The American educational system is going to require a mass overhaul after this virus runs its course. 

Courtesy of the AP:

An aggressive push by Iowa’s pro-Trump governor to reopen schools amid a worsening coronavirus outbreak has descended into chaos, with some districts and teachers rebelling and experts calling the scientific benchmarks used by the state arbitrary and unsafe.

The clash in the Midwest has illustrated in condensed form the tension between science and politics — and between economic concerns and health fears — that has characterized the nation’s response to the outbreak from the White House on down. The virus has devastated the U.S. economy and killed over 170,000 Americans.

“We’re about to see a tragedy occur in the state. And there’s not a lot we can do about it. That’s frightening,” said Sara Anne Willette of Ames, a parent and former math tutor who runs a website tracking state infection data.

At issue is Republican Gov. Kim Reynolds’ mandate in July that districts offer at least 50% classroom instruction.

The conflict intensified Wednesday when the statewide teachers union announced a lawsuit challenging the governor’s ability to make such decisions for local districts. The Iowa City school board, which like many others had planned to start the year fully online, voted to join the lawsuit.

In her order, the governor said districts where 15% or more of coronavirus tests were positive over the prior 14 days can request permission to move to online instruction for two weeks at a time.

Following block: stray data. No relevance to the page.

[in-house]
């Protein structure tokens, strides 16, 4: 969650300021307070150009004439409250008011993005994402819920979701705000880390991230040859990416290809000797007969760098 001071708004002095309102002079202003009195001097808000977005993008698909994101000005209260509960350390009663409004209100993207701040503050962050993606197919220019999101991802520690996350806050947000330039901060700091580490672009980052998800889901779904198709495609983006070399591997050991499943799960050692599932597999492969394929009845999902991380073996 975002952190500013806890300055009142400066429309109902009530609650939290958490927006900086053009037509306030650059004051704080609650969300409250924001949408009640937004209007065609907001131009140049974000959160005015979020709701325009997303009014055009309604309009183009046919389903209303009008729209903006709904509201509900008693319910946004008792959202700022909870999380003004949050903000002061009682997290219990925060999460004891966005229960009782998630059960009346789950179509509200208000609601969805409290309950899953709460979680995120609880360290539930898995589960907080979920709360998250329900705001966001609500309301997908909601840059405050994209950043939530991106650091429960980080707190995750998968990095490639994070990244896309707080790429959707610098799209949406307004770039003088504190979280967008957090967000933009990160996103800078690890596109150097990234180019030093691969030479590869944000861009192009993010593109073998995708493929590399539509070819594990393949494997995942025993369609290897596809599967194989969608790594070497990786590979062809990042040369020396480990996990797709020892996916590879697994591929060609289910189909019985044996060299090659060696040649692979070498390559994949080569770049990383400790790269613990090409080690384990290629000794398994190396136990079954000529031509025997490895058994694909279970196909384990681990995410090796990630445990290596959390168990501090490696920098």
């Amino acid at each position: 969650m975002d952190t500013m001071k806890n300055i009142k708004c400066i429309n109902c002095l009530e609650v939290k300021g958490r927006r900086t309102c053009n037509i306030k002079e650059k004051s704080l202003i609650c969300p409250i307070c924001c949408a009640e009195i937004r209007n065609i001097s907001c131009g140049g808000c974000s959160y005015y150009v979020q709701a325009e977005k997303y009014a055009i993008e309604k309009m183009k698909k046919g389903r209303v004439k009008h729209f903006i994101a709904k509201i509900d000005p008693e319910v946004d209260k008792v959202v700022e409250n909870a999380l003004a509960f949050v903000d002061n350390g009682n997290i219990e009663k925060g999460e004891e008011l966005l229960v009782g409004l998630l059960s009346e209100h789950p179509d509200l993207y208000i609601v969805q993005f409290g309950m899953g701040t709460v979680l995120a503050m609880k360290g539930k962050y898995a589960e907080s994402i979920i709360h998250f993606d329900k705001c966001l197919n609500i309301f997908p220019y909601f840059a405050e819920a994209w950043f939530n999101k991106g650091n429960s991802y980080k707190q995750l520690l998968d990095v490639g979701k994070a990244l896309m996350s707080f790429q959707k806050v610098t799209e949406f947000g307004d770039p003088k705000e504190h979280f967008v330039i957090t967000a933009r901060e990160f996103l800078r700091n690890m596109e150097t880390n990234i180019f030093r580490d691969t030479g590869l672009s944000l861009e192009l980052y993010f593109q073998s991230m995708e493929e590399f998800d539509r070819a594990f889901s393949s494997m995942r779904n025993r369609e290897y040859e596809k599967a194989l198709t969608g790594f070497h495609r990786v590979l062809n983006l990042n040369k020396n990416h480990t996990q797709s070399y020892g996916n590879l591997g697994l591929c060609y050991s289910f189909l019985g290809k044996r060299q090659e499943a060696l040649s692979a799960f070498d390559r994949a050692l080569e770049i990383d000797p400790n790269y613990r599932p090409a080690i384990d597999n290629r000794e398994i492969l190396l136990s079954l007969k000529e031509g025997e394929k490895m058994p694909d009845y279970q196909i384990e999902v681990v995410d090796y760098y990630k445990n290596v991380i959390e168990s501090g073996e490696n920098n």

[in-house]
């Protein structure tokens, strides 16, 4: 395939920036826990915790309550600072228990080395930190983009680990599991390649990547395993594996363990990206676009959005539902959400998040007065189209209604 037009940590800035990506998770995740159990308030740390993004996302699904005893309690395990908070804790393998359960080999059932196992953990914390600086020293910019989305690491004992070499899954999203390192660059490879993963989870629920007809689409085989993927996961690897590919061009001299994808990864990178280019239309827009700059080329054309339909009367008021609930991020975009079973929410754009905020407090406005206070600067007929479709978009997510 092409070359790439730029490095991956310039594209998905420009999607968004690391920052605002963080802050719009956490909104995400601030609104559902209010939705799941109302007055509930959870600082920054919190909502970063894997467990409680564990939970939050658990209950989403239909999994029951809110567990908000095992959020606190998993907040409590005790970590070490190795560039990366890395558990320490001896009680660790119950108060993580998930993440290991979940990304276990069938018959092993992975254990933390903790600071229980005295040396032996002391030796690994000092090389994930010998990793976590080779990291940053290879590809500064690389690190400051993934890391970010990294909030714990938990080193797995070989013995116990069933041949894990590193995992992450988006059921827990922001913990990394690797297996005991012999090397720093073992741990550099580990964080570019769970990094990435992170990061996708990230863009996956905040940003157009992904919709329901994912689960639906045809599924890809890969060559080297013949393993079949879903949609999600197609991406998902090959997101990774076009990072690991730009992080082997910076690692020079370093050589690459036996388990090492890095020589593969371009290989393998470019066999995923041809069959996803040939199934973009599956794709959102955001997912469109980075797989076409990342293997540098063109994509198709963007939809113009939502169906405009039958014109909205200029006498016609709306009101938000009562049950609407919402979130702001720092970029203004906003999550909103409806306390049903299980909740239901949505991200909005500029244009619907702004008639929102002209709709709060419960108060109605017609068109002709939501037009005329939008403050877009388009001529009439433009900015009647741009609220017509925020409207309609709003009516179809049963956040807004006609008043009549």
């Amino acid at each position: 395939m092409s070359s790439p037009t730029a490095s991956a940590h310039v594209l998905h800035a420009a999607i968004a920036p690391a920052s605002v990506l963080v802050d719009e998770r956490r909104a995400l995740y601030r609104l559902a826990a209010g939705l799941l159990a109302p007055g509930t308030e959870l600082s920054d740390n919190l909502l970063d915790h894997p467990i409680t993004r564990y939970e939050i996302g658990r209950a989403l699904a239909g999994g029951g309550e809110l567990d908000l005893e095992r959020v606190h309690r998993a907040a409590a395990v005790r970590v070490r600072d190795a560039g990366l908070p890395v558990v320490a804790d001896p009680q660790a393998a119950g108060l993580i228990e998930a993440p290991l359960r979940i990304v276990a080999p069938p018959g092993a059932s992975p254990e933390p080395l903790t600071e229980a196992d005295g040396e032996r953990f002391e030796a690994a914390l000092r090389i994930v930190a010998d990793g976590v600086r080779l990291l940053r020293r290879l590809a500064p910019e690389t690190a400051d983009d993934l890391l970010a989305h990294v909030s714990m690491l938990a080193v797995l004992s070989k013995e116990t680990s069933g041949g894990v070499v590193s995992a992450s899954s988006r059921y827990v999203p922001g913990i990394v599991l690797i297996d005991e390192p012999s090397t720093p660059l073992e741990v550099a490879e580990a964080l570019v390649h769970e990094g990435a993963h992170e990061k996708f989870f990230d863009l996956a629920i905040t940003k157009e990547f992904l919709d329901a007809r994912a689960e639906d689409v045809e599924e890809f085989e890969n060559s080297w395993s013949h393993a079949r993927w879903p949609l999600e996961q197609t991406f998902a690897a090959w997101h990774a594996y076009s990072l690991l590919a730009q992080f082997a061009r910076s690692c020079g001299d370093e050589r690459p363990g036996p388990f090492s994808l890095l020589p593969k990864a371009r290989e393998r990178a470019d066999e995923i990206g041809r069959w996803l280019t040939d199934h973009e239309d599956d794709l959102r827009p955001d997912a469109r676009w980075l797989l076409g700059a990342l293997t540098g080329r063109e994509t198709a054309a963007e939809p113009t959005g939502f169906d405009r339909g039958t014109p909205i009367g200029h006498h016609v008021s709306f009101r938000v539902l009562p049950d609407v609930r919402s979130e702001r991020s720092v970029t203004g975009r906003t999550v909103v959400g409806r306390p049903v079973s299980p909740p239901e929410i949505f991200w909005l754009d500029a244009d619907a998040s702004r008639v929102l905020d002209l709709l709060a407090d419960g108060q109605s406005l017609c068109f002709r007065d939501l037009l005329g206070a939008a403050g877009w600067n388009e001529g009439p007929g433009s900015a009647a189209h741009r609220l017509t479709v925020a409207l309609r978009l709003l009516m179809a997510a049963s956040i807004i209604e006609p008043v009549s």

Health experts say Reynolds’ 15% threshold is not based on science and is three times higher than what the Centers for Disease Control and Prevention suggests is safe. The surgeon general has recommended a 10% limit.

States and local districts have set widely varying thresholds for reopening schools, but Iowa’s is among the highest anywhere.

Iowa is by no means the only state that is watching its reopening plans fall apart.

Courtesy of WSWS:

On Wednesday, Detroit educators voted by a margin of 91-9 percent to authorize the Detroit Federation of Teachers (DFT) to call a “safety strike” to block plans by the district to start in-person teaching when schools reopen on September 8. The overwhelming vote is another expression of popular opposition to the unsafe opening of schools, which includes sickouts by Phoenix area teachers and an explosion of social media groups that have organized protests across the country.

The DFT only called the strike vote out of concern that there would be a revolt by educators, parents and students against the plans Detroit Mayor Mike Duggan and Michigan Governor Gretchen Whitmer to open the largest school district in the state, which was an earlier epicenter of the deadly COVID-19 virus. Workers throughout the city know that herding 55,000 students and more than 4,000 school employees into dilapidated and poorly ventilated school buildings will lead to a resurgence of virus.

In a district email earlier this month Nikolai Vitti, former superintendent of Duval County Public Schools in Jacksonville, Florida, revealed that some 80 percent of parents are opposed to in-person learning. On August 13, there was a three-month high of infections, with 1,138 new cases. As of Wednesday afternoon, there have been at least 103,527 cases and 6,607 deaths in Michigan.

Schools planning to reopen for in-person education are risking the lives of people’s children without really understanding what they are dealing with concerning the highly infectious nature of this virus. 

Our children are not lab rats.

The fact that parents and educators are pushing back on these decisions should not be a surprise to anyone, in fact, they should have been expected.